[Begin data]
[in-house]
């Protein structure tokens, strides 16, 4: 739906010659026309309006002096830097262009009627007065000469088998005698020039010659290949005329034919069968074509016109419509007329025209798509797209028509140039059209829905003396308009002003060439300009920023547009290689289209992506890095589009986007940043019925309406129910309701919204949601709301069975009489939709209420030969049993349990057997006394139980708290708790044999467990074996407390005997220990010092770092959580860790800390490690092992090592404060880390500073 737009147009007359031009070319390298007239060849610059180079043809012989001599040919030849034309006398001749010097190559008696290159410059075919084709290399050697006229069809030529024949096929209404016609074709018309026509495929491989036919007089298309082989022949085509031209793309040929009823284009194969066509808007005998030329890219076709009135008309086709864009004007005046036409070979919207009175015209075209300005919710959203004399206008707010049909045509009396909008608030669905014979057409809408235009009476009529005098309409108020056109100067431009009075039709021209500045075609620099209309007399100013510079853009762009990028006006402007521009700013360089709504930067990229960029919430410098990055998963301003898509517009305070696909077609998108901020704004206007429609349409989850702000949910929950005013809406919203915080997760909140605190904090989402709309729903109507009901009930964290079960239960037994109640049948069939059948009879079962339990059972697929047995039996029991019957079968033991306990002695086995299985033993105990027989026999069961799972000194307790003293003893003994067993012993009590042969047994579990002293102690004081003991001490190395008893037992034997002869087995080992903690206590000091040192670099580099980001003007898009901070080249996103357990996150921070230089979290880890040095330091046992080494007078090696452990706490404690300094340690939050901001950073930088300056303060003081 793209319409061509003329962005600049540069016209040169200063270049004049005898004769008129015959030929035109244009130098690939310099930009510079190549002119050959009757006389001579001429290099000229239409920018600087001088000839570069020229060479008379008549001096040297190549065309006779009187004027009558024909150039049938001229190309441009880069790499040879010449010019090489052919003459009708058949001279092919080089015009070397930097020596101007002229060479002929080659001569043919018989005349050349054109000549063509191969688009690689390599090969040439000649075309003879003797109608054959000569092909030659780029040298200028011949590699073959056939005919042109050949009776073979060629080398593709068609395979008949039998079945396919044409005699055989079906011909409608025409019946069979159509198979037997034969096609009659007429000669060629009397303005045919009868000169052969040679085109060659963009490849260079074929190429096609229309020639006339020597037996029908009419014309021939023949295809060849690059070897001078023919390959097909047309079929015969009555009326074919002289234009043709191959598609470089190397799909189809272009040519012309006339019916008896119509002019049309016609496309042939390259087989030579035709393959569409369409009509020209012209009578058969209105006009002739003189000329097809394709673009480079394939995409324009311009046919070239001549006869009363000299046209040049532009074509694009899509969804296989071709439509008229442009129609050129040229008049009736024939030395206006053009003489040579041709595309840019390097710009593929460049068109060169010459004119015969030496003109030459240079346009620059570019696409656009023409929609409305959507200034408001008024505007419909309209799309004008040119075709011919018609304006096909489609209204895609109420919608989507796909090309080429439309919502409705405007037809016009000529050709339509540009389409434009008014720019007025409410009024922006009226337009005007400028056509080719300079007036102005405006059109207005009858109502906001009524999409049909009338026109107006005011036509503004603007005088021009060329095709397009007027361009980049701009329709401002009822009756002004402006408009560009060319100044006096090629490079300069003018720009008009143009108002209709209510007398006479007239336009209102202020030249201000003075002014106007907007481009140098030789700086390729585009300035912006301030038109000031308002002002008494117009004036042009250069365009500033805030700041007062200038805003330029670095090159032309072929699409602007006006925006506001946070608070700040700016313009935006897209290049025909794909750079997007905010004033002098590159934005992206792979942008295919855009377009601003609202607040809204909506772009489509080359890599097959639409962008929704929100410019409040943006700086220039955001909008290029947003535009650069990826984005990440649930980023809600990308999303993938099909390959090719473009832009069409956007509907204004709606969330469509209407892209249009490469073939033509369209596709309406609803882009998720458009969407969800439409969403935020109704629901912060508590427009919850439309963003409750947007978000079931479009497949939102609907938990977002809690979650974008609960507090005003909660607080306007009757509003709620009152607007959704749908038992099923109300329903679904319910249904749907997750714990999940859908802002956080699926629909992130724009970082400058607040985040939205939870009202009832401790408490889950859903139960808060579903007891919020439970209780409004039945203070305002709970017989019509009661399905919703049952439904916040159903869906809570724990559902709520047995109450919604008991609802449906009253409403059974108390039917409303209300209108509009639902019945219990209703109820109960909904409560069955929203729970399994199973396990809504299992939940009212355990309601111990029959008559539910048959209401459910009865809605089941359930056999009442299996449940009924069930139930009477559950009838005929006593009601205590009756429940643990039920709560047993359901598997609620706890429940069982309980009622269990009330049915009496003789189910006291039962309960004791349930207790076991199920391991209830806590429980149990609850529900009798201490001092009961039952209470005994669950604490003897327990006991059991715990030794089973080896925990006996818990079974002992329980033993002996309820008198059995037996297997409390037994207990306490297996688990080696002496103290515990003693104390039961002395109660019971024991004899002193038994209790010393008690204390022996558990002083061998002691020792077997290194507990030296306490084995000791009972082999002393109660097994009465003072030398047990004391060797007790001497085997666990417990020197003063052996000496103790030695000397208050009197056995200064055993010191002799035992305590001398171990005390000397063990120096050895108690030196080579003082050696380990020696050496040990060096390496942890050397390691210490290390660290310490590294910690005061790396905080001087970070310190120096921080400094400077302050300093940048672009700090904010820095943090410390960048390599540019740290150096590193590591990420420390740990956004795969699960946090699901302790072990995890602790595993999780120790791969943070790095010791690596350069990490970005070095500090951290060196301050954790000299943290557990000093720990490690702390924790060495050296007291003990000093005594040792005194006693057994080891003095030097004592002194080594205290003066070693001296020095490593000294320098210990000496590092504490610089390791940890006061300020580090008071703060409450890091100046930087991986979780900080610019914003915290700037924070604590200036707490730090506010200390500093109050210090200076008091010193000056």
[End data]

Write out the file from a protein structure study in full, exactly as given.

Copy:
[in-house]
């Protein structure tokens, strides 16, 4: 739906010659026309309006002096830097262009009627007065000469088998005698020039010659290949005329034919069968074509016109419509007329025209798509797209028509140039059209829905003396308009002003060439300009920023547009290689289209992506890095589009986007940043019925309406129910309701919204949601709301069975009489939709209420030969049993349990057997006394139980708290708790044999467990074996407390005997220990010092770092959580860790800390490690092992090592404060880390500073 737009147009007359031009070319390298007239060849610059180079043809012989001599040919030849034309006398001749010097190559008696290159410059075919084709290399050697006229069809030529024949096929209404016609074709018309026509495929491989036919007089298309082989022949085509031209793309040929009823284009194969066509808007005998030329890219076709009135008309086709864009004007005046036409070979919207009175015209075209300005919710959203004399206008707010049909045509009396909008608030669905014979057409809408235009009476009529005098309409108020056109100067431009009075039709021209500045075609620099209309007399100013510079853009762009990028006006402007521009700013360089709504930067990229960029919430410098990055998963301003898509517009305070696909077609998108901020704004206007429609349409989850702000949910929950005013809406919203915080997760909140605190904090989402709309729903109507009901009930964290079960239960037994109640049948069939059948009879079962339990059972697929047995039996029991019957079968033991306990002695086995299985033993105990027989026999069961799972000194307790003293003893003994067993012993009590042969047994579990002293102690004081003991001490190395008893037992034997002869087995080992903690206590000091040192670099580099980001003007898009901070080249996103357990996150921070230089979290880890040095330091046992080494007078090696452990706490404690300094340690939050901001950073930088300056303060003081 793209319409061509003329962005600049540069016209040169200063270049004049005898004769008129015959030929035109244009130098690939310099930009510079190549002119050959009757006389001579001429290099000229239409920018600087001088000839570069020229060479008379008549001096040297190549065309006779009187004027009558024909150039049938001229190309441009880069790499040879010449010019090489052919003459009708058949001279092919080089015009070397930097020596101007002229060479002929080659001569043919018989005349050349054109000549063509191969688009690689390599090969040439000649075309003879003797109608054959000569092909030659780029040298200028011949590699073959056939005919042109050949009776073979060629080398593709068609395979008949039998079945396919044409005699055989079906011909409608025409019946069979159509198979037997034969096609009659007429000669060629009397303005045919009868000169052969040679085109060659963009490849260079074929190429096609229309020639006339020597037996029908009419014309021939023949295809060849690059070897001078023919390959097909047309079929015969009555009326074919002289234009043709191959598609470089190397799909189809272009040519012309006339019916008896119509002019049309016609496309042939390259087989030579035709393959569409369409009509020209012209009578058969209105006009002739003189000329097809394709673009480079394939995409324009311009046919070239001549006869009363000299046209040049532009074509694009899509969804296989071709439509008229442009129609050129040229008049009736024939030395206006053009003489040579041709595309840019390097710009593929460049068109060169010459004119015969030496003109030459240079346009620059570019696409656009023409929609409305959507200034408001008024505007419909309209799309004008040119075709011919018609304006096909489609209204895609109420919608989507796909090309080429439309919502409705405007037809016009000529050709339509540009389409434009008014720019007025409410009024922006009226337009005007400028056509080719300079007036102005405006059109207005009858109502906001009524999409049909009338026109107006005011036509503004603007005088021009060329095709397009007027361009980049701009329709401002009822009756002004402006408009560009060319100044006096090629490079300069003018720009008009143009108002209709209510007398006479007239336009209102202020030249201000003075002014106007907007481009140098030789700086390729585009300035912006301030038109000031308002002002008494117009004036042009250069365009500033805030700041007062200038805003330029670095090159032309072929699409602007006006925006506001946070608070700040700016313009935006897209290049025909794909750079997007905010004033002098590159934005992206792979942008295919855009377009601003609202607040809204909506772009489509080359890599097959639409962008929704929100410019409040943006700086220039955001909008290029947003535009650069990826984005990440649930980023809600990308999303993938099909390959090719473009832009069409956007509907204004709606969330469509209407892209249009490469073939033509369209596709309406609803882009998720458009969407969800439409969403935020109704629901912060508590427009919850439309963003409750947007978000079931479009497949939102609907938990977002809690979650974008609960507090005003909660607080306007009757509003709620009152607007959704749908038992099923109300329903679904319910249904749907997750714990999940859908802002956080699926629909992130724009970082400058607040985040939205939870009202009832401790408490889950859903139960808060579903007891919020439970209780409004039945203070305002709970017989019509009661399905919703049952439904916040159903869906809570724990559902709520047995109450919604008991609802449906009253409403059974108390039917409303209300209108509009639902019945219990209703109820109960909904409560069955929203729970399994199973396990809504299992939940009212355990309601111990029959008559539910048959209401459910009865809605089941359930056999009442299996449940009924069930139930009477559950009838005929006593009601205590009756429940643990039920709560047993359901598997609620706890429940069982309980009622269990009330049915009496003789189910006291039962309960004791349930207790076991199920391991209830806590429980149990609850529900009798201490001092009961039952209470005994669950604490003897327990006991059991715990030794089973080896925990006996818990079974002992329980033993002996309820008198059995037996297997409390037994207990306490297996688990080696002496103290515990003693104390039961002395109660019971024991004899002193038994209790010393008690204390022996558990002083061998002691020792077997290194507990030296306490084995000791009972082999002393109660097994009465003072030398047990004391060797007790001497085997666990417990020197003063052996000496103790030695000397208050009197056995200064055993010191002799035992305590001398171990005390000397063990120096050895108690030196080579003082050696380990020696050496040990060096390496942890050397390691210490290390660290310490590294910690005061790396905080001087970070310190120096921080400094400077302050300093940048672009700090904010820095943090410390960048390599540019740290150096590193590591990420420390740990956004795969699960946090699901302790072990995890602790595993999780120790791969943070790095010791690596350069990490970005070095500090951290060196301050954790000299943290557990000093720990490690702390924790060495050296007291003990000093005594040792005194006693057994080891003095030097004592002194080594205290003066070693001296020095490593000294320098210990000496590092504490610089390791940890006061300020580090008071703060409450890091100046930087991986979780900080610019914003915290700037924070604590200036707490730090506010200390500093109050210090200076008091010193000056």